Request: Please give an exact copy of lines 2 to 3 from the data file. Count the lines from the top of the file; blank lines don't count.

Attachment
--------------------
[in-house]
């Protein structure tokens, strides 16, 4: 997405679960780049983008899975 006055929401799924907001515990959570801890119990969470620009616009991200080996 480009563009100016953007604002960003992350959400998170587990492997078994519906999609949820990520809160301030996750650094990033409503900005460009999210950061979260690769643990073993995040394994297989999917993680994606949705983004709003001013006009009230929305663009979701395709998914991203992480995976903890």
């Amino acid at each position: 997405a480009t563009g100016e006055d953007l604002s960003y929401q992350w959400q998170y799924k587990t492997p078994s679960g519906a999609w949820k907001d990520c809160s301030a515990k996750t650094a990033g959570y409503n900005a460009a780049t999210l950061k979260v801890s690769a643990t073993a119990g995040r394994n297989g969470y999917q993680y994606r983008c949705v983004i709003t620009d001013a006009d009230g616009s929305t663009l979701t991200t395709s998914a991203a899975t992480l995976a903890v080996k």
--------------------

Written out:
């Protein structure tokens, strides 16, 4: 997405679960780049983008899975 006055929401799924907001515990959570801890119990969470620009616009991200080996 480009563009100016953007604002960003992350959400998170587990492997078994519906999609949820990520809160301030996750650094990033409503900005460009999210950061979260690769643990073993995040394994297989999917993680994606949705983004709003001013006009009230929305663009979701395709998914991203992480995976903890």
């Amino acid at each position: 997405a480009t563009g100016e006055d953007l604002s960003y929401q992350w959400q998170y799924k587990t492997p078994s679960g519906a999609w949820k907001d990520c809160s301030a515990k996750t650094a990033g959570y409503n900005a460009a780049t999210l950061k979260v801890s690769a643990t073993a119990g995040r394994n297989g969470y999917q993680y994606r983008c949705v983004i709003t620009d001013a006009d009230g616009s929305t663009l979701t991200t395709s998914a991203a899975t992480l995976a903890v080996k």